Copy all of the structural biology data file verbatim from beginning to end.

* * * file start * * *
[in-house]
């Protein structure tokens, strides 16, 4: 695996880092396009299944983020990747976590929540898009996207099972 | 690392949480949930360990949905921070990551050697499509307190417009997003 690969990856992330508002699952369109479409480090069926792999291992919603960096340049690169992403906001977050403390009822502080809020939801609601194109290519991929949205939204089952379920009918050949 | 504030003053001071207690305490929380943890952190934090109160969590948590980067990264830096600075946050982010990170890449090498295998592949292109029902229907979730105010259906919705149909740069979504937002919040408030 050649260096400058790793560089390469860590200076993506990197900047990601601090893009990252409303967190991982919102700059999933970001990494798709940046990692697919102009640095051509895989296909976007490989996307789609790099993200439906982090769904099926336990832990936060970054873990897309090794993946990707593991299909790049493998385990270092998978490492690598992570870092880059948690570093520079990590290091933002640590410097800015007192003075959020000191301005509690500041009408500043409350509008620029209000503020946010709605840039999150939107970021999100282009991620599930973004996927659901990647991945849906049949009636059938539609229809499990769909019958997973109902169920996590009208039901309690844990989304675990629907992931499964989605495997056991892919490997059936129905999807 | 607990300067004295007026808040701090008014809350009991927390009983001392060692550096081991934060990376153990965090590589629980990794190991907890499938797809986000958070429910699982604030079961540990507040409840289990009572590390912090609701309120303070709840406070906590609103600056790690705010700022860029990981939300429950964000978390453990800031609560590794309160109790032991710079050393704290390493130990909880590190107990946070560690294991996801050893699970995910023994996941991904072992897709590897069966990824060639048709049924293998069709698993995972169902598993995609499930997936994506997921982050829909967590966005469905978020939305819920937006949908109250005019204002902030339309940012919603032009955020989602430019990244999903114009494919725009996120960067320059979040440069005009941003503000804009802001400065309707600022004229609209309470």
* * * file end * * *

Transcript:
[in-house]
């Protein structure tokens, strides 16, 4: 695996880092396009299944983020990747976590929540898009996207099972 | 690392949480949930360990949905921070990551050697499509307190417009997003 690969990856992330508002699952369109479409480090069926792999291992919603960096340049690169992403906001977050403390009822502080809020939801609601194109290519991929949205939204089952379920009918050949 | 504030003053001071207690305490929380943890952190934090109160969590948590980067990264830096600075946050982010990170890449090498295998592949292109029902229907979730105010259906919705149909740069979504937002919040408030 050649260096400058790793560089390469860590200076993506990197900047990601601090893009990252409303967190991982919102700059999933970001990494798709940046990692697919102009640095051509895989296909976007490989996307789609790099993200439906982090769904099926336990832990936060970054873990897309090794993946990707593991299909790049493998385990270092998978490492690598992570870092880059948690570093520079990590290091933002640590410097800015007192003075959020000191301005509690500041009408500043409350509008620029209000503020946010709605840039999150939107970021999100282009991620599930973004996927659901990647991945849906049949009636059938539609229809499990769909019958997973109902169920996590009208039901309690844990989304675990629907992931499964989605495997056991892919490997059936129905999807 | 607990300067004295007026808040701090008014809350009991927390009983001392060692550096081991934060990376153990965090590589629980990794190991907890499938797809986000958070429910699982604030079961540990507040409840289990009572590390912090609701309120303070709840406070906590609103600056790690705010700022860029990981939300429950964000978390453990800031609560590794309160109790032991710079050393704290390493130990909880590190107990946070560690294991996801050893699970995910023994996941991904072992897709590897069966990824060639048709049924293998069709698993995972169902598993995609499930997936994506997921982050829909967590966005469905978020939305819920937006949908109250005019204002902030339309940012919603032009955020989602430019990244999903114009494919725009996120960067320059979040440069005009941003503000804009802001400065309707600022004229609209309470």